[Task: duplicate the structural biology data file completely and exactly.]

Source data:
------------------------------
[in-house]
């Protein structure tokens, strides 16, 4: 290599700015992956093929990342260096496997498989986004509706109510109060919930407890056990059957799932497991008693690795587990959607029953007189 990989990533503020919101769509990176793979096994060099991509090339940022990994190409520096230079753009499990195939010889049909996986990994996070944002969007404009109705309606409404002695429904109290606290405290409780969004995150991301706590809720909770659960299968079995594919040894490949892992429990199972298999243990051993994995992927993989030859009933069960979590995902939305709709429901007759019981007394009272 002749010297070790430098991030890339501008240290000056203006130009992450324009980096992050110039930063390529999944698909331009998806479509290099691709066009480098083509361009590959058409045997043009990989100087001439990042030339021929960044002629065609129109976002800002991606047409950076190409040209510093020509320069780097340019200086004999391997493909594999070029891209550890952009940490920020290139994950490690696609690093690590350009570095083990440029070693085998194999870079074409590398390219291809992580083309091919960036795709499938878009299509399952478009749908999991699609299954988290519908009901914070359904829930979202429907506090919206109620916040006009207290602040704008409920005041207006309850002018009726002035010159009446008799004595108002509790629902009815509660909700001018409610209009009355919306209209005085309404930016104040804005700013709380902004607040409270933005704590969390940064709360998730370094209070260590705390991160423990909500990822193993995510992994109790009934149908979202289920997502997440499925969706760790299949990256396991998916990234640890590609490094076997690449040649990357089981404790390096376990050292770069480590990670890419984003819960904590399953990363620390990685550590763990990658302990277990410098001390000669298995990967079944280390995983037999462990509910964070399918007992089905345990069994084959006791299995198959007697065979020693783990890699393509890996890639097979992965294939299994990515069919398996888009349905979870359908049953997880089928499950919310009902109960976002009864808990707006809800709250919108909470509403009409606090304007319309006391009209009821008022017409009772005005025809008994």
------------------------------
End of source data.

[in-house]
């Protein structure tokens, strides 16, 4: 290599700015992956093929990342260096496997498989986004509706109510109060919930407890056990059957799932497991008693690795587990959607029953007189 990989990533503020919101769509990176793979096994060099991509090339940022990994190409520096230079753009499990195939010889049909996986990994996070944002969007404009109705309606409404002695429904109290606290405290409780969004995150991301706590809720909770659960299968079995594919040894490949892992429990199972298999243990051993994995992927993989030859009933069960979590995902939305709709429901007759019981007394009272 002749010297070790430098991030890339501008240290000056203006130009992450324009980096992050110039930063390529999944698909331009998806479509290099691709066009480098083509361009590959058409045997043009990989100087001439990042030339021929960044002629065609129109976002800002991606047409950076190409040209510093020509320069780097340019200086004999391997493909594999070029891209550890952009940490920020290139994950490690696609690093690590350009570095083990440029070693085998194999870079074409590398390219291809992580083309091919960036795709499938878009299509399952478009749908999991699609299954988290519908009901914070359904829930979202429907506090919206109620916040006009207290602040704008409920005041207006309850002018009726002035010159009446008799004595108002509790629902009815509660909700001018409610209009009355919306209209005085309404930016104040804005700013709380902004607040409270933005704590969390940064709360998730370094209070260590705390991160423990909500990822193993995510992994109790009934149908979202289920997502997440499925969706760790299949990256396991998916990234640890590609490094076997690449040649990357089981404790390096376990050292770069480590990670890419984003819960904590399953990363620390990685550590763990990658302990277990410098001390000669298995990967079944280390995983037999462990509910964070399918007992089905345990069994084959006791299995198959007697065979020693783990890699393509890996890639097979992965294939299994990515069919398996888009349905979870359908049953997880089928499950919310009902109960976002009864808990707006809800709250919108909470509403009409606090304007319309006391009209009821008022017409009772005005025809008994």